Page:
To Kill a Mockingbird

Life Lessons in To Kill a Mockingbird Parents support their children through influencing how they mature and ultimately become their child’s role model. The novel To Kill a Mockingbird by Harper Lee is about how two children, Scout and Jem Finch grow up and begin to understand the world in a more adult point of view. Their father, Atticus Finch, assists them to see the world for what it truly is. Thus, he aids his children by teaching them important life lessons throughout the novel. Atticus tries to teach his children to look beyond a person’s skin color and treat them as equals.

Furthermore, Atticus strives to teach Scout to put herself into another person’s shoes in order to truly understand them. Lastly to stand up for one’s beliefs and what is right and true. Scout and Jem ultimately learn from the three life lessons about racism and prejudice, empathy and courage that Atticus attempts to teach them. Racism is visible within the town of Maycomb. When Tom Robinson, a black man is accused of raping Mayella Ewell, a white woman; the white townspeople automatically take a white man’s word over a black man’s.

Atticus Finch is the lawyer chosen to defend Tom Robinson and when the town hears of this, they direct their anger towards Atticus and his children. You know what’s going to happen as well as I do, Jack, and I hope and pray I can get Jem and Scout through it without bitterness, and most of all, without catching Maycomb’s usual disease. Why reasonable people go stark raving mad when anything involving a Negro comes up, is something I don’t pretend to understand… I just hope that they trust me enough…Jean Louise? (Lee 117).

Atticus is talking to his brother Jack and he refers to his court case when he says, “You know what’s going to happen as well as I do,” he means that he already knows he will lose defending Tom Robinson, a black man over Bob Ewell, a white man. Atticus understands that he will be assailed for his actions during the case and he recognizes that the town will also bring his children into it. He hopes that it will not affect his children. Atticus wants them to grow up with respect for all people, instead of “catching Maycomb’s usual disease” to stereotype and be hostile towards African-Americans.

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Atticus wants his children to come to him for any information instead of listening to the harsh rumors made by the town. He does so by actually letting Scout listen to the conversation and it is evident when he says, “I hope they trust me enough… Jean Louise? ” He knew that Scout was in fact eavesdropping on his conversation with his brother and his intention was that she would hear what he said. In doing so, he hopes that he has implanted the idea to Scout of coming to him with any problems that she or her brother encounters from the case. You might hear some ugly talk about it at school, but do one thing for me if you will: you just hold your head high and keep those fists down. No matter what anybody says to you, don’t let ’em get your goat. ” (Lee 101). Atticus is advising Scout to resist urge to fight others for calling him a “nigger lover” Atticus explains that this is not a bad thing and befriending African Americans is in fact the right thing to do. He wants Scout and Jem to realize that what the town is doing is not right and using “nigger lover” as an insult to someone is not acceptable.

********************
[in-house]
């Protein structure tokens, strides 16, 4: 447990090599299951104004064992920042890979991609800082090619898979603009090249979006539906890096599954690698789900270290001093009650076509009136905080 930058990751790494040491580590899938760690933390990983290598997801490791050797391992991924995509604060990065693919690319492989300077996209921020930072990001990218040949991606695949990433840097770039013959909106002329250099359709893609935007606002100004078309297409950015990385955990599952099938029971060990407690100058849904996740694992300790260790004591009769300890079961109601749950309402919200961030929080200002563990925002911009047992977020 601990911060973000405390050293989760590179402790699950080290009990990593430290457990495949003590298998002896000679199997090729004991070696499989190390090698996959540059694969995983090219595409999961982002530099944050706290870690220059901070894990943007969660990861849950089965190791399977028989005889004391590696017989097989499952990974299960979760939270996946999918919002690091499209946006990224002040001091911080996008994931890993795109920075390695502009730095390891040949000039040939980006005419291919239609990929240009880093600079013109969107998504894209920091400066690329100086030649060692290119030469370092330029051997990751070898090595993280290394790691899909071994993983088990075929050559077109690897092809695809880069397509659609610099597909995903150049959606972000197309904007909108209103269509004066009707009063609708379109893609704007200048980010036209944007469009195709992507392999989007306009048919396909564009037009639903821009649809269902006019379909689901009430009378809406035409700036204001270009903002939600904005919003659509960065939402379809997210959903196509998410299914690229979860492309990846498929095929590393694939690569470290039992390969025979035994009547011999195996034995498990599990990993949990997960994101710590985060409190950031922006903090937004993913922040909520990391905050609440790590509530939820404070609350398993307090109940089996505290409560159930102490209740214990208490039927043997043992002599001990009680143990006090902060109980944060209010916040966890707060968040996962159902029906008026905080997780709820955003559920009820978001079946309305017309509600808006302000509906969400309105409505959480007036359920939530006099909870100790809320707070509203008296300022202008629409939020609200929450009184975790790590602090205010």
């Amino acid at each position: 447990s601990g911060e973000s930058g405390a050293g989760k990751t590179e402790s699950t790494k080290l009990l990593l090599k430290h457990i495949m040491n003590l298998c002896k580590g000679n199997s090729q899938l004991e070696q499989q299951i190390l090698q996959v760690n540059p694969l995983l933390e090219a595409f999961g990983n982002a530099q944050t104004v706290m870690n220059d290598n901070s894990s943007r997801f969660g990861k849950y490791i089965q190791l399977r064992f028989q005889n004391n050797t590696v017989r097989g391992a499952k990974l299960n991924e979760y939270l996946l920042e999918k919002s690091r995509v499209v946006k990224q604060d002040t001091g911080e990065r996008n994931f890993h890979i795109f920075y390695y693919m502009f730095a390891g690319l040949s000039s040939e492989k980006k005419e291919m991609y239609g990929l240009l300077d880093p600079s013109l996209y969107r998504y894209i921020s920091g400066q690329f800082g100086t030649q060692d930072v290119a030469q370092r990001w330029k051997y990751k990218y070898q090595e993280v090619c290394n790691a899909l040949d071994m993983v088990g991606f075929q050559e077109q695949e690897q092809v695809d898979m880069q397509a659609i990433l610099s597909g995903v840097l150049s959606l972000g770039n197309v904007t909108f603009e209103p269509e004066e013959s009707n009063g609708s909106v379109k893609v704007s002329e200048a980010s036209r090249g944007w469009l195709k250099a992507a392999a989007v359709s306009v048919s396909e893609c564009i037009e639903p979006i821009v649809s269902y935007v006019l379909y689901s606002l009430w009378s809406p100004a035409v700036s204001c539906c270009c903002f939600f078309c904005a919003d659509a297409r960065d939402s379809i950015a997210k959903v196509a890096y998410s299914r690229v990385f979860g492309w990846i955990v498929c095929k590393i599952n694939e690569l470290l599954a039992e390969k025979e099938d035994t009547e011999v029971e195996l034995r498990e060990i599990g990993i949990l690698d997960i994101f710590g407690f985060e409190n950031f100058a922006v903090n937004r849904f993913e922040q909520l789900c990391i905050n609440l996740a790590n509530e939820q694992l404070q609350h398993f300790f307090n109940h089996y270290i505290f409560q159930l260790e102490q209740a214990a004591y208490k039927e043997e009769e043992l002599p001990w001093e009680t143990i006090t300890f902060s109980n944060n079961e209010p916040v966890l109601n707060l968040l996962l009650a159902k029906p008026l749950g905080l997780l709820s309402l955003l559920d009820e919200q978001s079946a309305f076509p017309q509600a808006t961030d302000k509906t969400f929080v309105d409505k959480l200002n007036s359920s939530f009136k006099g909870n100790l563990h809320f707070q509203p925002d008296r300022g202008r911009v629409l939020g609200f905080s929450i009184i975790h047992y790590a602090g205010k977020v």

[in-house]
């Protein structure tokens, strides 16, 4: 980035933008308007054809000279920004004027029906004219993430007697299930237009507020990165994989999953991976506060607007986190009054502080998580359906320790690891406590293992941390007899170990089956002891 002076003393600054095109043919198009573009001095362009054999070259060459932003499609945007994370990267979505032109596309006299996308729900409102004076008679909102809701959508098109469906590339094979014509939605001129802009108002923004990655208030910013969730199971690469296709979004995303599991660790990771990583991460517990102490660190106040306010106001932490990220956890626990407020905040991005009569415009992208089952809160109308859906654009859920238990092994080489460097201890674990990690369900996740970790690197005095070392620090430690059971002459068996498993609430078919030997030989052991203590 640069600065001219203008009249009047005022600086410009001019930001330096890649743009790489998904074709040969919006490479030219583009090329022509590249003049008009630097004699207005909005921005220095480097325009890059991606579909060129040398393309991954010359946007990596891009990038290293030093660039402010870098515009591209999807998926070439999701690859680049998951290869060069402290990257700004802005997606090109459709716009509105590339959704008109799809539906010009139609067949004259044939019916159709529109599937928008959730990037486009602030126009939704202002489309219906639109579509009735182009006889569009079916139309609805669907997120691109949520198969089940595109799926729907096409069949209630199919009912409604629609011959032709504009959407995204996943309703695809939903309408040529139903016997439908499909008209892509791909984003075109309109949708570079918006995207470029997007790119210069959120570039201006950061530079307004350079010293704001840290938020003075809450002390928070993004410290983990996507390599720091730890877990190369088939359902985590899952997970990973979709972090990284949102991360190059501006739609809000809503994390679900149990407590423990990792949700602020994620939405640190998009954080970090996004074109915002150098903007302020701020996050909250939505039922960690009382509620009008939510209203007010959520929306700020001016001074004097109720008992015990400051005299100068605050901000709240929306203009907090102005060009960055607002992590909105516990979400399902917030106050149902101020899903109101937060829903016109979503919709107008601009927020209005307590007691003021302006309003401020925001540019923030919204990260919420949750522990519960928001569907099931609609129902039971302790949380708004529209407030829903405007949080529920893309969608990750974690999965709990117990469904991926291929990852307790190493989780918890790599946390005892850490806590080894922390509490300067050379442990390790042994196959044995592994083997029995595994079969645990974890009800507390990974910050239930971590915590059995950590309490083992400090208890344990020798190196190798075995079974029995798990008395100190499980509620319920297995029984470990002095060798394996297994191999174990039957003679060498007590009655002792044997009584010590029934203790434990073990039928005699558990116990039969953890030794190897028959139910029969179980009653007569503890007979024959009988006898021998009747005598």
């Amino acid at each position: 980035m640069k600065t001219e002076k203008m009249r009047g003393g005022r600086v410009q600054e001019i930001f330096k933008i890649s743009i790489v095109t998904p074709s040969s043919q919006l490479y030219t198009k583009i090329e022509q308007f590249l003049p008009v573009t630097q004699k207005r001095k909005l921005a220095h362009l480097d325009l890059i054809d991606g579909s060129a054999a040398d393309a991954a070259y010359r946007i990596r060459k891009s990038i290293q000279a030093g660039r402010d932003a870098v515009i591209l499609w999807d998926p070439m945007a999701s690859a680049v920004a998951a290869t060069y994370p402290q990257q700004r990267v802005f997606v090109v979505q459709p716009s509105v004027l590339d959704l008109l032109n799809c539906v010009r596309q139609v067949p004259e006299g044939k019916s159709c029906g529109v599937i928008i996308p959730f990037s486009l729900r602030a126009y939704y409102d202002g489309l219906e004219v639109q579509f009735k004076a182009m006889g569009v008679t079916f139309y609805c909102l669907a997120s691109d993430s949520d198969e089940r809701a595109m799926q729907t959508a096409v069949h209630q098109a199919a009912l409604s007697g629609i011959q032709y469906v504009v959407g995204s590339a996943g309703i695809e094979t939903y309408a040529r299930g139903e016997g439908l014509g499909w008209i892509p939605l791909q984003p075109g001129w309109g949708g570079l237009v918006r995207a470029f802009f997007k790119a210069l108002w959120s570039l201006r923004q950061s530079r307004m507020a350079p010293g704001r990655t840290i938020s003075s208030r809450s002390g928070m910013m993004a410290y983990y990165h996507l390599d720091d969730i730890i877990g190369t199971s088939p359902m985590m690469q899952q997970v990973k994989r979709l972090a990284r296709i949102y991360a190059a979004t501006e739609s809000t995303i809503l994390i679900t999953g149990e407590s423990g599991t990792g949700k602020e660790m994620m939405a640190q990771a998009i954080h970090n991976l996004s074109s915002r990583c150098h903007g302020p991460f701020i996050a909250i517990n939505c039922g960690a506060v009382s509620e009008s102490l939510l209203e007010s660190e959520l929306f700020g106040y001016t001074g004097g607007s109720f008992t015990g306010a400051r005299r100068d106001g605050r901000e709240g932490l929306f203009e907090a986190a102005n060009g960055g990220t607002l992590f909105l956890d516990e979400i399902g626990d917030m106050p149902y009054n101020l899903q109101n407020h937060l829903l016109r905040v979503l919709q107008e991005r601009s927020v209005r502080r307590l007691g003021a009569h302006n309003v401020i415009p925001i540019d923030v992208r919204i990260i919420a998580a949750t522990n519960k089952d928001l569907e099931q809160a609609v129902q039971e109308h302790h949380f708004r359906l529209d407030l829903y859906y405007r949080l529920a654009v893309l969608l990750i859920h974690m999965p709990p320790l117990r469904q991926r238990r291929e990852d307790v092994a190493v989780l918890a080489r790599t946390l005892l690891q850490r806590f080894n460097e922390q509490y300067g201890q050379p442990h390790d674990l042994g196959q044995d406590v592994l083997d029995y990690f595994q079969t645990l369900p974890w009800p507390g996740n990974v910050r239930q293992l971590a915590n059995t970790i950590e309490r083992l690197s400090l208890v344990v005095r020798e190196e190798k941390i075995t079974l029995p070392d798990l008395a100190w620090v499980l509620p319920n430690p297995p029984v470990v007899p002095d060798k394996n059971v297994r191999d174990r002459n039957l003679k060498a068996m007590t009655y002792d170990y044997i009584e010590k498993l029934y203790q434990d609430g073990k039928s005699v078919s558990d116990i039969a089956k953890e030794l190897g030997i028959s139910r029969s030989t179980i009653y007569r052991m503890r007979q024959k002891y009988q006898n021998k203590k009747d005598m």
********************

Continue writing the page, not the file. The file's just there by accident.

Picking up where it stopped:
Atticus does lead by example by treating Calpurnia, their black helper as part of the family and by agreeing to defend Tom at the trial. Most lawyers with such a case would have not even try to win because they would succumb to the town’s ignorance and believe a white man over a black man. Atticus does not give in and he exemplifies that a person’s ethnicity does not matter and everyone is and equal and deserving of respect. At the end of chapter 23, Scout and Jem discuss the types of people in Maycomb County.

Jem conceives the idea that there are four types of people in the world because not everyone gets along with each other due to the fact of prejudice. Through this, he is trying to rationalize what prejudice is, but Scout at her young age sees that there is only room for one type of people in the world. She realizes that prejudice is inevitable, but at the same time she comes to an understanding that everyone is equal. Scout sees that the only thing that truly separates people is their access to education.

She grasps the idea that everyone is equal but not everyone has the same opportunity as others, thus the division within a community. Scout feels that the Cunninghams are intelligent and they are just slow learners and that the African-Americans are equal but they do not have the same access to education like she has. They both come to different realizations but understand that it is not appropriate to be prejudicial towards others. Atticus’ lesson on racism and prejudice has been attained by his children. Atticus has the ability to see that having opposing views does not make you less human.